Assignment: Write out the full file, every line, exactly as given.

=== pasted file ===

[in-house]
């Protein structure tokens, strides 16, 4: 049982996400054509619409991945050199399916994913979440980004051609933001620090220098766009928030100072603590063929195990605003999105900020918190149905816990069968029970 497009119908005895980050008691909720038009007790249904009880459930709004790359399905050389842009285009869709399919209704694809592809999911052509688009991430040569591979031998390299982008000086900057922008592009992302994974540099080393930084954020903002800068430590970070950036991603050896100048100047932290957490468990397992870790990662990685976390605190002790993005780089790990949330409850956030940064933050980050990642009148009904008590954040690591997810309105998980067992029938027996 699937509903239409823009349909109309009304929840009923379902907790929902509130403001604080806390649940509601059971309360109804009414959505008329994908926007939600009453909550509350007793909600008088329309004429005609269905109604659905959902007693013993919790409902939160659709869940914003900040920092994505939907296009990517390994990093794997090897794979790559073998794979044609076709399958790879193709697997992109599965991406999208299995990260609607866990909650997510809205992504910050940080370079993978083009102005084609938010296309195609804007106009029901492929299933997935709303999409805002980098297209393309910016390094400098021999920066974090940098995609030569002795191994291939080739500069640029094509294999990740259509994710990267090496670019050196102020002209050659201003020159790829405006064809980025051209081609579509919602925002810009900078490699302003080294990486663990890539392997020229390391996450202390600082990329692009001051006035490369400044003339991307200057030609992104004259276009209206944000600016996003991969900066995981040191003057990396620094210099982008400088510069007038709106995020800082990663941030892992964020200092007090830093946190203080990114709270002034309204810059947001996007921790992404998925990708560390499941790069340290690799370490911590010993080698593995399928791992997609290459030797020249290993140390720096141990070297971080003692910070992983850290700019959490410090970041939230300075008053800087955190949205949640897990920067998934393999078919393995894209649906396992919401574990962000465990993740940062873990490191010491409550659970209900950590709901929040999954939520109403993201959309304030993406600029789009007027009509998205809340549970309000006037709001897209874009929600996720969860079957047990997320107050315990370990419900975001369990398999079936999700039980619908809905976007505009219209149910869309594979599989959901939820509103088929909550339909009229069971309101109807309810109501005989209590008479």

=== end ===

[in-house]
């Protein structure tokens, strides 16, 4: 049982996400054509619409991945050199399916994913979440980004051609933001620090220098766009928030100072603590063929195990605003999105900020918190149905816990069968029970 497009119908005895980050008691909720038009007790249904009880459930709004790359399905050389842009285009869709399919209704694809592809999911052509688009991430040569591979031998390299982008000086900057922008592009992302994974540099080393930084954020903002800068430590970070950036991603050896100048100047932290957490468990397992870790990662990685976390605190002790993005780089790990949330409850956030940064933050980050990642009148009904008590954040690591997810309105998980067992029938027996 699937509903239409823009349909109309009304929840009923379902907790929902509130403001604080806390649940509601059971309360109804009414959505008329994908926007939600009453909550509350007793909600008088329309004429005609269905109604659905959902007693013993919790409902939160659709869940914003900040920092994505939907296009990517390994990093794997090897794979790559073998794979044609076709399958790879193709697997992109599965991406999208299995990260609607866990909650997510809205992504910050940080370079993978083009102005084609938010296309195609804007106009029901492929299933997935709303999409805002980098297209393309910016390094400098021999920066974090940098995609030569002795191994291939080739500069640029094509294999990740259509994710990267090496670019050196102020002209050659201003020159790829405006064809980025051209081609579509919602925002810009900078490699302003080294990486663990890539392997020229390391996450202390600082990329692009001051006035490369400044003339991307200057030609992104004259276009209206944000600016996003991969900066995981040191003057990396620094210099982008400088510069007038709106995020800082990663941030892992964020200092007090830093946190203080990114709270002034309204810059947001996007921790992404998925990708560390499941790069340290690799370490911590010993080698593995399928791992997609290459030797020249290993140390720096141990070297971080003692910070992983850290700019959490410090970041939230300075008053800087955190949205949640897990920067998934393999078919393995894209649906396992919401574990962000465990993740940062873990490191010491409550659970209900950590709901929040999954939520109403993201959309304030993406600029789009007027009509998205809340549970309000006037709001897209874009929600996720969860079957047990997320107050315990370990419900975001369990398999079936999700039980619908809905976007505009219209149910869309594979599989959901939820509103088929909550339909009229069971309101109807309810109501005989209590008479």